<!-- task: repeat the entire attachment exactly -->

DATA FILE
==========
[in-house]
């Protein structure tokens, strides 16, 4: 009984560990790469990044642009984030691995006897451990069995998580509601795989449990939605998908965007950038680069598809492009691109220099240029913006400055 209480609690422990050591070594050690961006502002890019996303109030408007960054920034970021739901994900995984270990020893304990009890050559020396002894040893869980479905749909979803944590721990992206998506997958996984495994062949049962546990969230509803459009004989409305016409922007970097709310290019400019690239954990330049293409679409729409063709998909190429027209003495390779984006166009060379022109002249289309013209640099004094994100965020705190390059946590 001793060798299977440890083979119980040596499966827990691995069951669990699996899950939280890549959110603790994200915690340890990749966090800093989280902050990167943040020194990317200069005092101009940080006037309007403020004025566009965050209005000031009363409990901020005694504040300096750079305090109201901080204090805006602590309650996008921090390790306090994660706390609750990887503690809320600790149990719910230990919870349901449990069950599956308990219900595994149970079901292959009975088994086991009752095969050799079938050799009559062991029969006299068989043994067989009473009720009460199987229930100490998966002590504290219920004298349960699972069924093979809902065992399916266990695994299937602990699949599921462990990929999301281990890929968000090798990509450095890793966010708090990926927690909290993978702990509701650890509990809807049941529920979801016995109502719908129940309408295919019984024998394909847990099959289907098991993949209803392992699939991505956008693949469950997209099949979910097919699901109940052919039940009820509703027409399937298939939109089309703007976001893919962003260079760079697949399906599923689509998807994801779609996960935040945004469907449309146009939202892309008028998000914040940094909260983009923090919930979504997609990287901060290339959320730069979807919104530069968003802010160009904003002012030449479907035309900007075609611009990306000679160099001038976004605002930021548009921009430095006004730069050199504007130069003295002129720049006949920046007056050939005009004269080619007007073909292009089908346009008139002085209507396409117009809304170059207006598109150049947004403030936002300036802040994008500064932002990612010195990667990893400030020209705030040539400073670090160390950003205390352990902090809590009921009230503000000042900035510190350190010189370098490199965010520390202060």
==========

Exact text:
[in-house]
């Protein structure tokens, strides 16, 4: 009984560990790469990044642009984030691995006897451990069995998580509601795989449990939605998908965007950038680069598809492009691109220099240029913006400055 209480609690422990050591070594050690961006502002890019996303109030408007960054920034970021739901994900995984270990020893304990009890050559020396002894040893869980479905749909979803944590721990992206998506997958996984495994062949049962546990969230509803459009004989409305016409922007970097709310290019400019690239954990330049293409679409729409063709998909190429027209003495390779984006166009060379022109002249289309013209640099004094994100965020705190390059946590 001793060798299977440890083979119980040596499966827990691995069951669990699996899950939280890549959110603790994200915690340890990749966090800093989280902050990167943040020194990317200069005092101009940080006037309007403020004025566009965050209005000031009363409990901020005694504040300096750079305090109201901080204090805006602590309650996008921090390790306090994660706390609750990887503690809320600790149990719910230990919870349901449990069950599956308990219900595994149970079901292959009975088994086991009752095969050799079938050799009559062991029969006299068989043994067989009473009720009460199987229930100490998966002590504290219920004298349960699972069924093979809902065992399916266990695994299937602990699949599921462990990929999301281990890929968000090798990509450095890793966010708090990926927690909290993978702990509701650890509990809807049941529920979801016995109502719908129940309408295919019984024998394909847990099959289907098991993949209803392992699939991505956008693949469950997209099949979910097919699901109940052919039940009820509703027409399937298939939109089309703007976001893919962003260079760079697949399906599923689509998807994801779609996960935040945004469907449309146009939202892309008028998000914040940094909260983009923090919930979504997609990287901060290339959320730069979807919104530069968003802010160009904003002012030449479907035309900007075609611009990306000679160099001038976004605002930021548009921009430095006004730069050199504007130069003295002129720049006949920046007056050939005009004269080619007007073909292009089908346009008139002085209507396409117009809304170059207006598109150049947004403030936002300036802040994008500064932002990612010195990667990893400030020209705030040539400073670090160390950003205390352990902090809590009921009230503000000042900035510190350190010189370098490199965010520390202060």